Many Iranians are worried about what Trump's decision could mean for their country.

The Iranian rial is already trading on the black market at 66,000 to the dollar, despite a government-set rate of 42,000 rials. Many say they have not seen any benefits from the nuclear deal.

Full report at:



Houthis mobilize in Sanaa after Arab coalition targets presidential office

8 May 2018

The Houthis have mobilized their fighters in Sanaa after the Arab coalition targeted the office of the presidency on Monday.

Local sources said the Houthis set several security checkpoints in the capital and deployed their members in several important and vital streets.

They also tightened security on hospitals where those killed and wounded by the air strike were transferred and kept completely silent about their identities. Coalition spokesman Colonel Turki al-Malki had said the airstrikes targeted first and second rank Houthi leadership.

The Houthis have said that six people were killed and denied that they included any high-ranking officials.

Two airstrikes targeted the presidential palace’s office in the city’s central Tahrir district in front of the Central Bank building.

The first one targeted the building’s fence and hit the power generator there while the second one hit the building itself.

Ambulances rushed to the scene and militiamen deployed around the building and closed all roads leading to it.

Full report at:



Saudi FM: Iran-planned Houthi attacks do not affect kingdom’s stability

8 May 2018

Saudi Foreign Minister Adel al-Jubeir said on Monday that Houthi attacks planned by Iran do not affect the kingdom’s stability.

"The Iranian-planned Houthi attacks, which are strongly denounced by the international community, reveal their terrorism and never affects our stability and development," Jubeir said on Twitter.

The spokesman of the Arab coalition forces in Yemen, Col. Turki Al-Malki, said earlier on Monday that the Houthi militia was violating international and humanitarian law by exploiting educational, diplomatic and religious institutions in the war.

He also played a video showing Houthi gunmen enter a mosque and ascend to its minaret to position their snipers and target people.

Full report at:



Israel puts army on alert in Golan Heights as Trump quits from JCPOA

May 8, 2018

Israel has instructed local authorities to “unlock and ready (bomb) shelters” in the occupied Golan Heights as US President Donald Trump announces JCPOA departure.

In its statement released on Tuesday, Israel’s military further announced that its missile systems had been deployed and that its troops were put on high alert, after claiming the presence of “irregular activity of Iranian forces in Syria”.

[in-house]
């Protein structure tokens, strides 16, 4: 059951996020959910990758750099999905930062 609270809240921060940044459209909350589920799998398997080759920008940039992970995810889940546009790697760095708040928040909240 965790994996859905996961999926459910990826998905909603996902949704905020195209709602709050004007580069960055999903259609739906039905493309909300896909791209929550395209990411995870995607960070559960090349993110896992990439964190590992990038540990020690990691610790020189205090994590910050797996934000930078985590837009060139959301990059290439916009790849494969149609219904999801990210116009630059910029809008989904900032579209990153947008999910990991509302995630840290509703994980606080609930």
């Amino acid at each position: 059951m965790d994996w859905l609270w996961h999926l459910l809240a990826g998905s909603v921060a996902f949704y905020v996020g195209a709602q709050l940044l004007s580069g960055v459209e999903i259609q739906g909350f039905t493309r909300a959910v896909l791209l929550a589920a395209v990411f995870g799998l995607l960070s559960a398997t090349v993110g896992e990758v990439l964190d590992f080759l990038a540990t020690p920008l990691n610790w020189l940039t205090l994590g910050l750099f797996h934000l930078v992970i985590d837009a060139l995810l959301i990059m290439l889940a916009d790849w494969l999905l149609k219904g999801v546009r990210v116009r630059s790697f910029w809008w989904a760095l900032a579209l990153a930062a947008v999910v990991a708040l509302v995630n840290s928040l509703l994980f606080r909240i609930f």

The announcement came shortly before announced his decision to withdraw from the Joint Comprehensive Plan of Action (JCPOA.)

Following the announcement Israeli Prime Benjamin Netanyahu announced that the Tel Aviv regime "fully supports" Trump's "bold" withdrawal from Iran deal. 

“For months now, Iran has been transferring lethal weaponry to its forces in Syria, with the purpose of striking at Israel,” Netanyahu said. “We will respond mightily to any attack on our territory," he further claimed.

Israel seized the Golan Heights from Syria during the 1967 Six-Day War and has continued to occupy two-thirds of the strategically-important territory ever since, in a move that has never been recognized by the international community.

Full report at:



Dozens more suspects arrested across Turkey over affiliation to Gulen network

May 8, 2018

Turkish police forces have arrested dozens more people on suspicion of affiliation to a movement led by the US-based opposition cleric Fethullah Gulen, whom the Ankara government accuses of having masterminded the July 2016 coup attempt against President Recep Tayyip Erdogan.

Security officials, speaking on condition of anonymity, said 13 soldiers on-duty were arrested in the western province of Balikesir on charges of serving as the group’s “covert imams” – a term used to refer to the senior members of the Fethullahist Terrorist Organization (FETO).

Three more soldiers were arrested in the central province of Tokat.

The sources added that the rest of the suspects were civilians.

Additionally, a court in the southeastern Sanliurfa province handed down prison sentences, ranging from 2.5 to 12 years, to three people for their membership in FETO.

During the botched putsch, a faction of the Turkish military declared that it had seized control of the country and the government of Erdogan was no more in charge. The attempt was, however, suppressed a few hours later.

Ankara has since accused Gulen of having orchestrated the coup. The opposition figure is also accused of being behind a long-running campaign to topple the government via infiltrating the country’s institutions, particularly the army, police and the judiciary.